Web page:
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Saturday, May 6, 2017

Why The Hell Are You Still Long on Ford?

There is panic on The Street—again—when it comes to Ford Motor Company. I suppose there is at least a smidgen of reason for it. The last couple of quarters have shown a rather steep decline in auto sales, and banks continue to tighten sub-prime lending practices making it more difficult for a large segment of the population to buy new cars. But the trend is nowhere near exclusive to Ford. It's happening across the entire auto sector.

So far as I can tell, however, there is nothing that clearly indicates to me that Ford is a bust, nor that it will not pull itself—again—out of the doldrums.

Here are a couple key factors I think well support Ford's share price surviving the sell off, and maintaining itself as a strong long term investment:

  • Ford has more than $28 billion in cash on the books.
  • All data suggests that with an average life expectancy of the average car or truck being roughly 180K miles, support for new replacement vehicle sales remain at an average of 17 million vehicles per year.
  • Ford continues to maintain very good income from sales of its trucks, really the meat of its business, and with Ford trucks being the top selling truck for the past 40+ years, they will continue to reap the rewards of sales of trucks.
Cash on the books.

Right now Ford sports a pretty hefty dividend when compared to its peers in this sector, currently a whopping 5.39%. The actual dividend is actually higher if you consider that two years in a row so far instead of increasing their dividend, Ford has opted to pay out an annual special dividend. With more than $28 billion in cash on the books, Ford is well poised to not only maintain its dividend at current levels, it is also well positioned to weather the current storm, has plenty of money for marketing, research and development, and to maintain its day-to-day operations.

Ford is nowhere near bankruptcy.

Life expectancy of vehicles.

The average service life for all vehicles is somewhere around 11.7 years considering the average mile life of a car or truck being around 180K miles. This data supports roughly 17 million new cars have to be produced each year to replace any cars on the road being tossed into the junkyard. Of course the actual annual sales figures will fluctuate due to a variety of factors. Ability of consumers to by new vehicles is certainly one of them.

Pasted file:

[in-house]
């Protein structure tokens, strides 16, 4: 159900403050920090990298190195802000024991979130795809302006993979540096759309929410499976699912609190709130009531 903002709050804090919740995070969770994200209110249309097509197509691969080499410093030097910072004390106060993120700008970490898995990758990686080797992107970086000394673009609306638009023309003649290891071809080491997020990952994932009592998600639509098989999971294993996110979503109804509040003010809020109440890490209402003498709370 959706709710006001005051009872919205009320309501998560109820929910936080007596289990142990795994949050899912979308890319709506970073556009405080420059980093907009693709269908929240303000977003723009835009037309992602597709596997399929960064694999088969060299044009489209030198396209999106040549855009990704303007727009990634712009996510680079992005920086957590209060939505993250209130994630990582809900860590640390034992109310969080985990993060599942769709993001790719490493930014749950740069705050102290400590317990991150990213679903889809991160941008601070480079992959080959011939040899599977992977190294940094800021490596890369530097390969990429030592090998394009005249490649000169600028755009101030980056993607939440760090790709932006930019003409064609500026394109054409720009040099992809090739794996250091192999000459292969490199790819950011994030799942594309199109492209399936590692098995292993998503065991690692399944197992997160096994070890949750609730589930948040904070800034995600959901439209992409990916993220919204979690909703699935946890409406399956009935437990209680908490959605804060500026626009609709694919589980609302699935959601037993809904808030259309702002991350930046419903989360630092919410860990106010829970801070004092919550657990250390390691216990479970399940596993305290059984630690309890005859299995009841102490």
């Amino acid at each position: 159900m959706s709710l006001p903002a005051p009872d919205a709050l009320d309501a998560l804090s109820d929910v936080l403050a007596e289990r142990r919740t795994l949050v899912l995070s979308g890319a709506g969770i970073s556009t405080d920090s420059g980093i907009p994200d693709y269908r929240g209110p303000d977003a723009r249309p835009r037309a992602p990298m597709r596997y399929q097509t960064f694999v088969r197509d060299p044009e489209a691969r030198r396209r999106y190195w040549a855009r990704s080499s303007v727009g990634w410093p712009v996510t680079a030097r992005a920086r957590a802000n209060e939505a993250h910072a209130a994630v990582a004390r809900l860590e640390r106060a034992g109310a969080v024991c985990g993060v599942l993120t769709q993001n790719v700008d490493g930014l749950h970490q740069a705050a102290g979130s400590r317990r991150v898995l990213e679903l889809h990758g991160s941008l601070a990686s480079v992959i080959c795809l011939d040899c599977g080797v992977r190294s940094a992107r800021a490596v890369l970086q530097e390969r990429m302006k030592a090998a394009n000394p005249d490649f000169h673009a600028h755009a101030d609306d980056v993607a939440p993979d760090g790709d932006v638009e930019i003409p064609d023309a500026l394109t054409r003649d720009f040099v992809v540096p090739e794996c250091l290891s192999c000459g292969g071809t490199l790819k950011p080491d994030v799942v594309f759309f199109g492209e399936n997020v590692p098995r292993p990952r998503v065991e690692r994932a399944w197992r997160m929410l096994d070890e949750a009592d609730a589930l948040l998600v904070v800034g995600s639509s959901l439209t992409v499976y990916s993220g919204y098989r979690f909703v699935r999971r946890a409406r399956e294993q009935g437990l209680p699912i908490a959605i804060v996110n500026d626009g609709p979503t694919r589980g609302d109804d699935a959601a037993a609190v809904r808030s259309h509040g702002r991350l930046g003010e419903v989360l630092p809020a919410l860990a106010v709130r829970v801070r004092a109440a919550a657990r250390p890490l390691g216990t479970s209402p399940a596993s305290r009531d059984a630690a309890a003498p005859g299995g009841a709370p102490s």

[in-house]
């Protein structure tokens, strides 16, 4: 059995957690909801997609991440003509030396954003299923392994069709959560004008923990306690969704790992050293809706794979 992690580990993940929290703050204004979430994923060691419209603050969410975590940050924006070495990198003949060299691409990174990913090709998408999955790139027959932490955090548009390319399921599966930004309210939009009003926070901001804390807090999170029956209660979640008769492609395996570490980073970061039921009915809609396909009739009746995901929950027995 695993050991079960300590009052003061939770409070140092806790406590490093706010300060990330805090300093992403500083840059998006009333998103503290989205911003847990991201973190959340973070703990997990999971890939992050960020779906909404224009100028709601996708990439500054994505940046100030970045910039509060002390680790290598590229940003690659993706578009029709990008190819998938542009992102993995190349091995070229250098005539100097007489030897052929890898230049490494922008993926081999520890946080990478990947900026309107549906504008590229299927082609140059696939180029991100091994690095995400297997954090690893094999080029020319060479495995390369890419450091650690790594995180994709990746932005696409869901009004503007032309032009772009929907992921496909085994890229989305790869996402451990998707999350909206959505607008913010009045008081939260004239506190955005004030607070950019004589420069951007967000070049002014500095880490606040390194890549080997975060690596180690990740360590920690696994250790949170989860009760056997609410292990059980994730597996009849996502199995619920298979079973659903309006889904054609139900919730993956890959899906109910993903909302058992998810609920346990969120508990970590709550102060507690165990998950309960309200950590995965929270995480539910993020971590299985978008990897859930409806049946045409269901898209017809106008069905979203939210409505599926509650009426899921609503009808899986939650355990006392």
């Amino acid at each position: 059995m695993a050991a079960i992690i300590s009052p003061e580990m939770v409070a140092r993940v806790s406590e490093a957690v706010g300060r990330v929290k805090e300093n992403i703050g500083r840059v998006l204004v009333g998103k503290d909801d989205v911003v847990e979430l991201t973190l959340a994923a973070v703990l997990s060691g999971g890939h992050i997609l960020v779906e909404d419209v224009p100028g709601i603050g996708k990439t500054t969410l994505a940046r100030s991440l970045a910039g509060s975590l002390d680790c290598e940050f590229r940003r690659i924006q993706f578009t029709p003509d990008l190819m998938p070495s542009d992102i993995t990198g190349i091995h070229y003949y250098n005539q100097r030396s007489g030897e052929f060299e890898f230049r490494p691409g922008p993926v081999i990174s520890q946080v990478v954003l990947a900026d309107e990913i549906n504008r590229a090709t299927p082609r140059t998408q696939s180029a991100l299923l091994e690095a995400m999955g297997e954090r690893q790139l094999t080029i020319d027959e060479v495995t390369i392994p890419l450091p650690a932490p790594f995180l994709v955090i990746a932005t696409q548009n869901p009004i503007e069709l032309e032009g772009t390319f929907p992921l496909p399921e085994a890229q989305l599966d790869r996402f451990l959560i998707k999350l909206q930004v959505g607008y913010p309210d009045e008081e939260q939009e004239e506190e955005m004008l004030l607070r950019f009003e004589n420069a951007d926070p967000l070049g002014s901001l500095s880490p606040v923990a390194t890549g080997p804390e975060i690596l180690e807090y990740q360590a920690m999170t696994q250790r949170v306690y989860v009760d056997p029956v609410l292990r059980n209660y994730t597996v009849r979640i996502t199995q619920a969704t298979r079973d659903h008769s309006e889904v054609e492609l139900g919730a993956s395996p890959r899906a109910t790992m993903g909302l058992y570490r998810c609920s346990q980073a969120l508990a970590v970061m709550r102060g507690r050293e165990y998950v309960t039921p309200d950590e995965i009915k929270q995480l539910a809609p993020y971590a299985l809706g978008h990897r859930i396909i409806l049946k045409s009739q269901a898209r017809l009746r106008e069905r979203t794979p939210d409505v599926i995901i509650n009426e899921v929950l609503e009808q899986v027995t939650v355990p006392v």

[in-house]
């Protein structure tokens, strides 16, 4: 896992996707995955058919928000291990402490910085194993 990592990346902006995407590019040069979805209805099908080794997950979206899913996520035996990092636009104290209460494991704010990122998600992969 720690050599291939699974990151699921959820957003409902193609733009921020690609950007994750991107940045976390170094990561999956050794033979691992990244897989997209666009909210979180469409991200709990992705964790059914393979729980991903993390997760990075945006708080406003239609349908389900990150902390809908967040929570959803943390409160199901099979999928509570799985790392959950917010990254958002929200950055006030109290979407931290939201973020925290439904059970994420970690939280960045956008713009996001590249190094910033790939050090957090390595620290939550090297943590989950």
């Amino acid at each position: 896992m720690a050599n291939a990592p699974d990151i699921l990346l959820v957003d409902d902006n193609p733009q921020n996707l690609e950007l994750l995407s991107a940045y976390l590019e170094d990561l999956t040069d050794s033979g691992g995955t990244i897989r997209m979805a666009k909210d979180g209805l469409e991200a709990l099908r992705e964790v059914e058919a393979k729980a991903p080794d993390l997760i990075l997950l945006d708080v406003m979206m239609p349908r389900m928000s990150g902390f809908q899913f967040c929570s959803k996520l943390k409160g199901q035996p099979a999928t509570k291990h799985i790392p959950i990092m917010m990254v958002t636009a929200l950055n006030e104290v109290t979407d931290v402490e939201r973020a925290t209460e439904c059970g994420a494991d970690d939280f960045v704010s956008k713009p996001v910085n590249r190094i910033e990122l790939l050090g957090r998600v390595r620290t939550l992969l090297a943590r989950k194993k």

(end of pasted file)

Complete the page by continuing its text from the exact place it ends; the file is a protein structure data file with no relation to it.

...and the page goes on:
And lets face it, consumer confidence data and other economic factors, while improving finally, are still not where they ought to be. Or where they can be quite frankly. This is going to have a short term impact on auto sales figures throughout the world. Although China is still a large area of growth for Ford specifically, especially when it comes to their Lincoln line of cars, it is still not enough to make a dent right now on the numbers.

Ford trucks.

So long as Ford can maintain its leading position in the market when it comes to trucks, and so long as gas remains under $4 per gallon, Ford truck sales will continue to be strong. For one thing, no one is predicting $4 per gallon gas anytime soon. In fact, it is well predicted that the oil sector will remain depressed. Initiatives by the Trump administration actually support this strongly. The more involved the U.S. in oil production, the more pressure it places on OPEC and the oil sector as a whole. That pressure can easily drive down oil prices, and keep them down for the foreseeable future. So long as fuel prices are at a reasonable level, consumers will be more inclined to buy bigger vehicles like SUVs, crossovers, and yes...


Let's not also forget that if there is a boost in construction—which it seems there could be—there will also be a need for more trucks in that sector. Ford will lead the job in fulfilling that demand, and since their trucks are the beef of their income, this only bodes well for Ford. It's no secret that smaller cars have never been the mainstay of Ford's business, and quite frankly, never has been for GM either.

Perhaps if we are talking about Toyota the numbers would be more meaningful if smaller car sales were in decline as they are for Ford. But we're not talking about Toyota. We're talking about Ford. The impact to Ford of even a steeper decline in their smaller car sales will not be enough to offset the revenues derived from their truck sales.

Speaking of trucks, let us not forget that Ford will bring back the Ranger in 2019, and in 2020 will bring back the very popular Ford Bronco. And let me tell you, that Bronco, based on what we know about what it will look like, may even make me—a guy who typically never buys new vehicles—to run out as soon as they come out and trade in our Ford Edge.

I think the Bronco will be a huge seller for Ford Motor Company.

My recommendation.

What I recommend is quite simple. If you are long Ford, buy the dips. If you are not long Ford you may want to wait for the stock to bottom before buying in. I would also put in high dollar amount per share sell orders to make those shares unavailable to short sellers. Short sellers cannot borrow shares that are for sale.

When you look at the balance sheets it seems clear to me that while Ford certainly suffers from, and has for some time admittedly, downward pressure, there is much to be assured that Ford has great potential for some strong upside.

I am long Ford, and continue to be long Ford. And for me, this short term sell off is only a good reason to take advantage of the discounts and add more shares. Played right, the dividends I earn alone while I wait might just be enough to, if not outright buy that Bronco when it comes out, but can at least support a hefty down payment on it.

Mark my words.

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